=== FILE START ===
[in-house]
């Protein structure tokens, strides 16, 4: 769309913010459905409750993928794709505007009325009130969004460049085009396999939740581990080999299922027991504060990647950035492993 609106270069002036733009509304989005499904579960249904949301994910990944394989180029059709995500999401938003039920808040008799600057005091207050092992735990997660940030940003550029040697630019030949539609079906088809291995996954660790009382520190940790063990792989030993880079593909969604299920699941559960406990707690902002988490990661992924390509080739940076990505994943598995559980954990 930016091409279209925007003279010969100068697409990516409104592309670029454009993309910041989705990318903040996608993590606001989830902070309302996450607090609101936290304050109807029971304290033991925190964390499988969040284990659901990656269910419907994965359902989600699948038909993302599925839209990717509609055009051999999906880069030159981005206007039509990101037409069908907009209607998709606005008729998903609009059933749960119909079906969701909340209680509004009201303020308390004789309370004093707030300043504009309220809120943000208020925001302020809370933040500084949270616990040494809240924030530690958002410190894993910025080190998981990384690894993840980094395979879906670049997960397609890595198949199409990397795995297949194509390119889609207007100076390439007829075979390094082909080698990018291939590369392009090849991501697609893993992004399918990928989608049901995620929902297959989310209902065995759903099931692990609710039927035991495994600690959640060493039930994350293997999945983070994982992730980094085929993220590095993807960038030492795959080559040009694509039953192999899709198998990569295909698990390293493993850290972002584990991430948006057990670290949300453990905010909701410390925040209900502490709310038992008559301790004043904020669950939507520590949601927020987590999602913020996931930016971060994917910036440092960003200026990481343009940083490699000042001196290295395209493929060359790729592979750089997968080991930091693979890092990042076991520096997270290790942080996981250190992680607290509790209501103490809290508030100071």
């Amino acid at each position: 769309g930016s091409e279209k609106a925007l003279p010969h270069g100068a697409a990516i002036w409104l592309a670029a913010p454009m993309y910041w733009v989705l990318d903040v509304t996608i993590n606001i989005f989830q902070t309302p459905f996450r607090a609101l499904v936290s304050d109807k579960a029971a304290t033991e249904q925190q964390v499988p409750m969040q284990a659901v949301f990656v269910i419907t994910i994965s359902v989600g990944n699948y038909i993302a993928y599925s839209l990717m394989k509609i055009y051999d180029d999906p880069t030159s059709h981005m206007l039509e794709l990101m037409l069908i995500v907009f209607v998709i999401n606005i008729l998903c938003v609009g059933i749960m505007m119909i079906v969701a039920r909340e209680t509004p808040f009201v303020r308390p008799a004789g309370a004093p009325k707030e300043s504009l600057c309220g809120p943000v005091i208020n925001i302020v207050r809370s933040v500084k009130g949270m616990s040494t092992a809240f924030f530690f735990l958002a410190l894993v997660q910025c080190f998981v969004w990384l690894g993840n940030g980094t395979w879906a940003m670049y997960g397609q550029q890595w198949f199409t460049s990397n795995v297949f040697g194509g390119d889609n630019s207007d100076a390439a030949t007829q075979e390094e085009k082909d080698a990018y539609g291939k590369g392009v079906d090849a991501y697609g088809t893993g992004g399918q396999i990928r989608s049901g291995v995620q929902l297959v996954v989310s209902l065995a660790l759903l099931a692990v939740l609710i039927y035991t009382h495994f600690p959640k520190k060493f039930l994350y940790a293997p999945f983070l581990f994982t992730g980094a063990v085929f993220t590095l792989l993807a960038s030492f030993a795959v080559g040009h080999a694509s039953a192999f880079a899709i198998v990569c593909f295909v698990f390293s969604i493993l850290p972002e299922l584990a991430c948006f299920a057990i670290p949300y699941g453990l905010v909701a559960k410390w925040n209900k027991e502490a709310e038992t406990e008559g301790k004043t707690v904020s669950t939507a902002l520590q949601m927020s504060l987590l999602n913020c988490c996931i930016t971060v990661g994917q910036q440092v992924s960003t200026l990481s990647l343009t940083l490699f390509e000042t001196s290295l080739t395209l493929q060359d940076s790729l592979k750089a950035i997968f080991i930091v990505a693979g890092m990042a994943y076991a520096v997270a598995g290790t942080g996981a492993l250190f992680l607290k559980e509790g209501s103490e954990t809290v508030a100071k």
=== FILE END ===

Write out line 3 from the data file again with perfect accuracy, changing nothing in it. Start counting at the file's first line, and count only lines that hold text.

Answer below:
């Amino acid at each position: 769309g930016s091409e279209k609106a925007l003279p010969h270069g100068a697409a990516i002036w409104l592309a670029a913010p454009m993309y910041w733009v989705l990318d903040v509304t996608i993590n606001i989005f989830q902070t309302p459905f996450r607090a609101l499904v936290s304050d109807k579960a029971a304290t033991e249904q925190q964390v499988p409750m969040q284990a659901v949301f990656v269910i419907t994910i994965s359902v989600g990944n699948y038909i993302a993928y599925s839209l990717m394989k509609i055009y051999d180029d999906p880069t030159s059709h981005m206007l039509e794709l990101m037409l069908i995500v907009f209607v998709i999401n606005i008729l998903c938003v609009g059933i749960m505007m119909i079906v969701a039920r909340e209680t509004p808040f009201v303020r308390p008799a004789g309370a004093p009325k707030e300043s504009l600057c309220g809120p943000v005091i208020n925001i302020v207050r809370s933040v500084k009130g949270m616990s040494t092992a809240f924030f530690f735990l958002a410190l894993v997660q910025c080190f998981v969004w990384l690894g993840n940030g980094t395979w879906a940003m670049y997960g397609q550029q890595w198949f199409t460049s990397n795995v297949f040697g194509g390119d889609n630019s207007d100076a390439a030949t007829q075979e390094e085009k082909d080698a990018y539609g291939k590369g392009v079906d090849a991501y697609g088809t893993g992004g399918q396999i990928r989608s049901g291995v995620q929902l297959v996954v989310s209902l065995a660790l759903l099931a692990v939740l609710i039927y035991t009382h495994f600690p959640k520190k060493f039930l994350y940790a293997p999945f983070l581990f994982t992730g980094a063990v085929f993220t590095l792989l993807a960038s030492f030993a795959v080559g040009h080999a694509s039953a192999f880079a899709i198998v990569c593909f295909v698990f390293s969604i493993l850290p972002e299922l584990a991430c948006f299920a057990i670290p949300y699941g453990l905010v909701a559960k410390w925040n209900k027991e502490a709310e038992t406990e008559g301790k004043t707690v904020s669950t939507a902002l520590q949601m927020s504060l987590l999602n913020c988490c996931i930016t971060v990661g994917q910036q440092v992924s960003t200026l990481s990647l343009t940083l490699f390509e000042t001196s290295l080739t395209l493929q060359d940076s790729l592979k750089a950035i997968f080991i930091v990505a693979g890092m990042a994943y076991a520096v997270a598995g290790t942080g996981a492993l250190f992680l607290k559980e509790g209501s103490e954990t809290v508030a100071k």